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The variables +, -, *, and /
- To: Scott E. Fahlman <Fahlman@C.CS.CMU.EDU>
- Subject: The variables +, -, *, and /
- From: Robert W. Kerns <RWK@SCRC-YUKON.ARPA>
- Date: Sun, 8 Dec 85 21:00 EST
- Cc: Tim McNerney <TIM@MIT-MC.ARPA>, common-lisp@SU-AI.ARPA
- In-reply-to: <FAHLMAN.12165221752.BABYL@C.CS.CMU.EDU>
Date: Sat, 7 Dec 1985 10:18 EST
From: "Scott E. Fahlman" <Fahlman@C.CS.CMU.EDU>
I guess I would be surprised. Most of the grad students I've known
around CMU and MIT either go in and completely master their tools or
else they find out what they need and master that part. But maybe these
places are atypical. I grant you that some undergrads try to slide by
with the minimum competence needed to pass, but are we really designing
a language for those guys?
Maybe the difference between grad students and us drop-outs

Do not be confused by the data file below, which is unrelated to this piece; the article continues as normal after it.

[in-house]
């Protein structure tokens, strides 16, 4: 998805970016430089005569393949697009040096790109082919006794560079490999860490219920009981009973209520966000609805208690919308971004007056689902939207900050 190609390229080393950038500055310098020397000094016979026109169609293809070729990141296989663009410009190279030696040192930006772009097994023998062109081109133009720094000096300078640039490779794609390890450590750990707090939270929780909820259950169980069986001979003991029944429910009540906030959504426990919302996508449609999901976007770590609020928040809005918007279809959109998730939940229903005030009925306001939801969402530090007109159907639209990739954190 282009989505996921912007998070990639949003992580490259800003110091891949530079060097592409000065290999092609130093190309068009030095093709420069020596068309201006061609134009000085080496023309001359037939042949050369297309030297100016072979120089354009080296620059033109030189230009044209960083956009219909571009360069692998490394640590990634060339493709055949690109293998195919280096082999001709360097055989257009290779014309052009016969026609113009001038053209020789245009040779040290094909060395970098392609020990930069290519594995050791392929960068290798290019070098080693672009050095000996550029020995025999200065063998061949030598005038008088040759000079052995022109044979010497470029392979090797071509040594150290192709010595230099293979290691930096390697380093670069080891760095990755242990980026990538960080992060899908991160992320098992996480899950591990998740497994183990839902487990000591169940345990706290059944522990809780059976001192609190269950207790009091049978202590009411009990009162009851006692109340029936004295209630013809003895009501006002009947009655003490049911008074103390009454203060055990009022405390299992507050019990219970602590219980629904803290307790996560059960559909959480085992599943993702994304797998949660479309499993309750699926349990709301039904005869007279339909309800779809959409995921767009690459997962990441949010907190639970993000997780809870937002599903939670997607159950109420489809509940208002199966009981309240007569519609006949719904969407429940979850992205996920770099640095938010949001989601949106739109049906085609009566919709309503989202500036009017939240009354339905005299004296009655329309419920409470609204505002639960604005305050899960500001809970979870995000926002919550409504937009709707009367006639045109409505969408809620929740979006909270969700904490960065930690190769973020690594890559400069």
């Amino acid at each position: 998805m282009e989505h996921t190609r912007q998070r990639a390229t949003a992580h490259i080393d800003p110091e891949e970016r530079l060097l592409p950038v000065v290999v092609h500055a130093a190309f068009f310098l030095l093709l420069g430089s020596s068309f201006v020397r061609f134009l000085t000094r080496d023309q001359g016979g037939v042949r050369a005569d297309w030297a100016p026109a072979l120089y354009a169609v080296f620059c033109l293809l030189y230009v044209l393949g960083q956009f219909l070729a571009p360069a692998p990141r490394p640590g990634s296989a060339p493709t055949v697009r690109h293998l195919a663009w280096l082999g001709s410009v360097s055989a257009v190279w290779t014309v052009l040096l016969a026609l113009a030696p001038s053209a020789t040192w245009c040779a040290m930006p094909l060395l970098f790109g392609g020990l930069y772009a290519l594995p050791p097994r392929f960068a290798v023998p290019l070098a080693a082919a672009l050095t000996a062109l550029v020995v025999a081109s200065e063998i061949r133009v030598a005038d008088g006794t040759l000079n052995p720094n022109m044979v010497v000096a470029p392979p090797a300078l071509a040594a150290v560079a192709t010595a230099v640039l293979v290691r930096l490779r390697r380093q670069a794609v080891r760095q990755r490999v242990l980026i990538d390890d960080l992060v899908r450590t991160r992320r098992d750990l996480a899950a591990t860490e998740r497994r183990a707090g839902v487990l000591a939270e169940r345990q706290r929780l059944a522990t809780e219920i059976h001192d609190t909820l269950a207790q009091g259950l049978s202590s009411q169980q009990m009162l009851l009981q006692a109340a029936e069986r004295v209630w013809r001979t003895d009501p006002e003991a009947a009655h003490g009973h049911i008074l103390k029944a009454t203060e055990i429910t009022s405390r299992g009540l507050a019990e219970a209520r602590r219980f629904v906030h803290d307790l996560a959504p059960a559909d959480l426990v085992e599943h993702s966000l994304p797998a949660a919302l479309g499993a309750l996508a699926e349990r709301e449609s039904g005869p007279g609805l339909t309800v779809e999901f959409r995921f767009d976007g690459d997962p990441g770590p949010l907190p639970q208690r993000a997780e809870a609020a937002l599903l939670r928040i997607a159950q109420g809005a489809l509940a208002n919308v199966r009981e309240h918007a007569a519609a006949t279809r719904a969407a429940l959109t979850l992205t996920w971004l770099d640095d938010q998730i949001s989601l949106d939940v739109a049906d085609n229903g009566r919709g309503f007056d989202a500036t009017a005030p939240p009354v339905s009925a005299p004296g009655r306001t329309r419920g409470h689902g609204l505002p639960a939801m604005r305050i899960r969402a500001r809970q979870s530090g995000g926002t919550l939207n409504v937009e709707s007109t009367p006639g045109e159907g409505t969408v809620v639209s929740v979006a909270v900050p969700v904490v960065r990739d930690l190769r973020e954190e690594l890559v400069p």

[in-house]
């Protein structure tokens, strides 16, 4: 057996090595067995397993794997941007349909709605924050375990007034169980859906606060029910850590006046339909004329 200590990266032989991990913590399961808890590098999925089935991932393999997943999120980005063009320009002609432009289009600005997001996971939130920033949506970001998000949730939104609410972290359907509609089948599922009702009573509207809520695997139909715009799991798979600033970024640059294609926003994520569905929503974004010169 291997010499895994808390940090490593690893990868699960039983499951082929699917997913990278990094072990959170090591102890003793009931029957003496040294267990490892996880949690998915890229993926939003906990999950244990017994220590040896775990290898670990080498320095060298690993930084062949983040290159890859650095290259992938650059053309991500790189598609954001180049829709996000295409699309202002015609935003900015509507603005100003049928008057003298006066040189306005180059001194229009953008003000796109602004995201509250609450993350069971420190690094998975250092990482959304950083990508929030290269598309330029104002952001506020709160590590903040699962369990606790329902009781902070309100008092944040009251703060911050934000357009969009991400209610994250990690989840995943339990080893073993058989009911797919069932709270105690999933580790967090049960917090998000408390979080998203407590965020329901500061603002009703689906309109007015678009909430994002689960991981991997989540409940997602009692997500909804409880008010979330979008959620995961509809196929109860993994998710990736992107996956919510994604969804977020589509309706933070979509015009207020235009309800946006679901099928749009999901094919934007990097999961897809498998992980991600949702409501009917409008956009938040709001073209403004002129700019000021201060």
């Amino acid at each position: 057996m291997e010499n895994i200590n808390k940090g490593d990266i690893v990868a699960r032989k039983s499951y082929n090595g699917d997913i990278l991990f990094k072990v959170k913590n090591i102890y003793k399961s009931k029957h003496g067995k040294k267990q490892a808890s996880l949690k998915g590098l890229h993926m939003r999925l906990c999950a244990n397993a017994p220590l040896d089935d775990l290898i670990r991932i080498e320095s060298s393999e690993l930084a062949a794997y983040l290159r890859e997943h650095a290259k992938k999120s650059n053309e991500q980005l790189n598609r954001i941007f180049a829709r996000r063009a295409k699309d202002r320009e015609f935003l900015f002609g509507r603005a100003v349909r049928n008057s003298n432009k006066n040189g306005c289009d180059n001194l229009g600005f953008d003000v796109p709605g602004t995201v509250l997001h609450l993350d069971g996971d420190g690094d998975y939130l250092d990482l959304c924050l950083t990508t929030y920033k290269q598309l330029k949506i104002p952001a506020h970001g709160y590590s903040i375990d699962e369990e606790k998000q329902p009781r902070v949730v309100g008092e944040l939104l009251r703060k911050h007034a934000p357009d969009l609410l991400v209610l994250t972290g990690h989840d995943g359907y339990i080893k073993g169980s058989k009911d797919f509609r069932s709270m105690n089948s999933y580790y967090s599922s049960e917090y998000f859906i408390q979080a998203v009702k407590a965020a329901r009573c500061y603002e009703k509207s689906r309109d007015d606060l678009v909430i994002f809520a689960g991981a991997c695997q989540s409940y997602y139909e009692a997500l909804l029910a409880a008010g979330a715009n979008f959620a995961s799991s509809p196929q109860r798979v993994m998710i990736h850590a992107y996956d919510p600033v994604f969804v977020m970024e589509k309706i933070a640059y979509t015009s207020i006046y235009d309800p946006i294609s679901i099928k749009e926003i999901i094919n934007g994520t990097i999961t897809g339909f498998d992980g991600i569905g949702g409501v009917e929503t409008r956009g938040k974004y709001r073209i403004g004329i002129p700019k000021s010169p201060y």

is that us drop-outs always read the whole manual and learn
our tools, instead of going to class?
Anyway, for the sake of students trying to do their thesis
in two weeks, I suggest we put somewhere prominent a list of
facilities of interest to people imbedding languages. Anyone
THEN not willing to read the little material involved doesn't
deserve a degree. (I read it ALL immediately, can I get a
I'm not arguing against other proposals to make it easier to use.
But maybe we could make it a bit easier for the guy in a rush
who only wants to learn about what he needs. Probably most
people are in that situation when they start out using something
new, even if they aren't by the time they're done. We just tend
to forget the feeling once we become expert.